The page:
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Product Descriptions Best Practices

It's been proven that one of the most effective ways to get more traffic and up your conversion rate is to spend time creating descriptive, complete product descriptions that cater to your shoppers' fantasies of owning the product. The tips here will position your store and products up for success.

 
 

Know Your Shopper

Either by experience or research, you should know what kind of person typically purchases your products. Take your potential buyers’ demographic and how they identify into consideration when writing your descriptions.

Include as much technical detail about your product that your established demographic would want - things like size, weight, features and benefits.

Depending on who your shoppers are and what your product is, you may need to go further with an in-depth explanation or visual of how your product or service works.

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Kore Essentials uses this simple graphic to visually explain in a few seconds what would take perhaps a full minute to read.

Focus on where your products are used. Is it used indoors or outdoors? Is it meant for home or the office? Similarly, consider when your product is used. Is it something you use in the morning or at night? Is it seasonal, like Halloween costumes? Consider the geographic location (e.g. Southwest United States, Europe, tropical countries) of where the product is most popular.

Point out things that differentiate your products and brand from your competitor. What makes you the superior choice? Maybe your products are "Made in the USA", or maybe some of your sales benefit a not-for-profit charitable organization.

 
 

Develop Your Voice

Product descriptions written with a characteristic voice or recognizable tone is more interesting than a straight-forward, pragmatic explanation of what the product is or does. Consider the demographic of your shoppers and how your voice and tone relate to your brand. Are you the regal authority in your market, or the quirky start-up?

Have a look at brands like Man Crates, ThinkGeek and ModCloth, and you'll see how their product descriptions speak to their respective audiences. J. Peterman's descriptions were so fantastical that the TV show Seinfeld even talked about it! It may not work for everyone, but it's just something to keep in mind.

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Man Crate’s opening description of their Grill Master Crate demonstrates good tone and voice for the audience the product is marketed to.
 
 

Make Your Description Easy to Read

When a visitor first loads a page, they are usually already visually scanning it for the specific information they want. Remember, the longer a user has to look for what they want on a page, the more likely it is they are going to leave.

There are a few best practices you can utilize to help your shopper find what they're looking for:

  • Use a large, clear typeface - shoot for readability over style.
  • Use subheadings to catch the eye of shoppers scanning the page.
  • Bullet pointed lists (like this one) make it easier to digest serialized content, like features, benefits and specifications.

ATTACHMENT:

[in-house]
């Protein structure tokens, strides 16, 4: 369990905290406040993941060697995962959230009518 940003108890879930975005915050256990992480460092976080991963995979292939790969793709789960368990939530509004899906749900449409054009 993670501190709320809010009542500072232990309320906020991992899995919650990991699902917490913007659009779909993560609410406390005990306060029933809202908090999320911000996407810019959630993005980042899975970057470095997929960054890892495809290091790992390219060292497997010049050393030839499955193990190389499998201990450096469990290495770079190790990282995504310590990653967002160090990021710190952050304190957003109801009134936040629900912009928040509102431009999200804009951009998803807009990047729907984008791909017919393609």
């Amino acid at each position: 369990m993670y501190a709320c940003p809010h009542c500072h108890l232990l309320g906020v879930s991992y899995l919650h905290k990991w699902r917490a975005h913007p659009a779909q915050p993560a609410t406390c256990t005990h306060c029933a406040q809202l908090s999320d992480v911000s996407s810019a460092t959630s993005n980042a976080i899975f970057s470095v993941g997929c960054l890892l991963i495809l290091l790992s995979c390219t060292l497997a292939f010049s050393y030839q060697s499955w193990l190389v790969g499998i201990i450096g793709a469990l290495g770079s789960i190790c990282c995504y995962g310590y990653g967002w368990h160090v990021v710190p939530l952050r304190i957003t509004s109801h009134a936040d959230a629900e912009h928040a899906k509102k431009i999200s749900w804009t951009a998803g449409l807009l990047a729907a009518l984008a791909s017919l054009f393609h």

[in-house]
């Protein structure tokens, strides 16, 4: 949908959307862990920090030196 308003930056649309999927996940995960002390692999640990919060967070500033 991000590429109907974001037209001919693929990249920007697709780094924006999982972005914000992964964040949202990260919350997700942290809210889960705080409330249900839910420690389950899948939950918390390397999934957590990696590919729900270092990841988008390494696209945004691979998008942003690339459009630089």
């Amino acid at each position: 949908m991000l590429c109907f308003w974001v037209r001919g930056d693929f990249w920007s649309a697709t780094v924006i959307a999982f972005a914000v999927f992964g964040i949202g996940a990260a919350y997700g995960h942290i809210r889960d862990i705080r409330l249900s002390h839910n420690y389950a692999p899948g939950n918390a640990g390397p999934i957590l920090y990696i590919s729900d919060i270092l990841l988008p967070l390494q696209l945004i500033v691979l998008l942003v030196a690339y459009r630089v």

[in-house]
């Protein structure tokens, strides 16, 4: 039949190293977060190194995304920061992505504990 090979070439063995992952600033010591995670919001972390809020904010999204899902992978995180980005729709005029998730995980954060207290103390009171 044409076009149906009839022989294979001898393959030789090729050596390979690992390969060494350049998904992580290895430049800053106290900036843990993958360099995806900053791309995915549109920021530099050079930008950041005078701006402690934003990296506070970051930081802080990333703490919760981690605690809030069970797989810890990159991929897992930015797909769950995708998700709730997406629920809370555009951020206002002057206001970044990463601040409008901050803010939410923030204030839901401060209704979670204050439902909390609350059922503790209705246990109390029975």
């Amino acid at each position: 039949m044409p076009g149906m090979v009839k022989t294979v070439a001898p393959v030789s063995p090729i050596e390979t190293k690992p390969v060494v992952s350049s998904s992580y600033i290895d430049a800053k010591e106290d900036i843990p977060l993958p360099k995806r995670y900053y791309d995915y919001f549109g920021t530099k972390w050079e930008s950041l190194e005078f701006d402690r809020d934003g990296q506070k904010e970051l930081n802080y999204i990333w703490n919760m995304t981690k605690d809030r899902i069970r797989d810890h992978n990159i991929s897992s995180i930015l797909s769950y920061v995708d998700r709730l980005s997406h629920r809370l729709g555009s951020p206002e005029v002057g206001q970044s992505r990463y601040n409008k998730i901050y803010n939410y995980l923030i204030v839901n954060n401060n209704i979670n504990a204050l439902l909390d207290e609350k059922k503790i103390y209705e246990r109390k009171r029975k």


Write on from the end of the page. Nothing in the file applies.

• Provide photo or video descriptions for shoppers who don't like to read.
  • Use white space (or negative space). Jumbled or compact content is more difficult to scan.
 
 

Optimize for Search Engines

Following all of the above prescribed practices will prime your product descriptions to already be optimized for search engine traffic. Here are some of the last things to consider when finalizing your product descriptions.

Be sure to keep your descriptions unique if you have very similar products. If the only difference between two hats is the color, then find other creative ways to differentiate between them.

Orange collar description is the exact same as the blue collar description.

Blue collar description is the exact same as the orange collar.

Don’t use the same exact description for more than one product - it will be considered duplicate content, which search engines rank lower.

If two products have essentially the same description verbatim, search engines see this as duplicate content, and one or both products could suffer in search engine ranking. To that end, if you have a default description provided by a manufacturer or distributor, be sure to change them to be unique, or else you’ll be no more attractive to shoppers than the competition using the same descriptions.

If you have an existing store with BigCommerce, this is a simple issue to identify and fix. Simply export your products to a CSV file, then use some conditional formatting to find duplicate data. There also online services, like Siteliner, who can identify duplicate content on your site.

If you use photos or graphics in your descriptions, be sure to fill in their alt tag information (in BigCommerce we call them "image descriptions").

Image descriptions help search engines further identify the content on the page (since they can't actually "see" them like we do), and also provides another means for your products to be found via searchers performing image queries for your products.

Generally, you'll want your image descriptions to be brief. Anything longer than 15 words should be considered to be included in just your normal content.

In BigCommerce, we provide a WYSIWYG editor to create product descriptions. When adding an image, switch to the Appearance tab to add an Image Description (alt tag) to your image.

Switch to the Appearance tab in the WYSIWYG editor to add image descriptions (alt tags).

You can also add an image description when you add a product image by switching to the Images & Videos tab.

Switch to the Images & Videos tab when adding product information to add image descriptions (alt tags).

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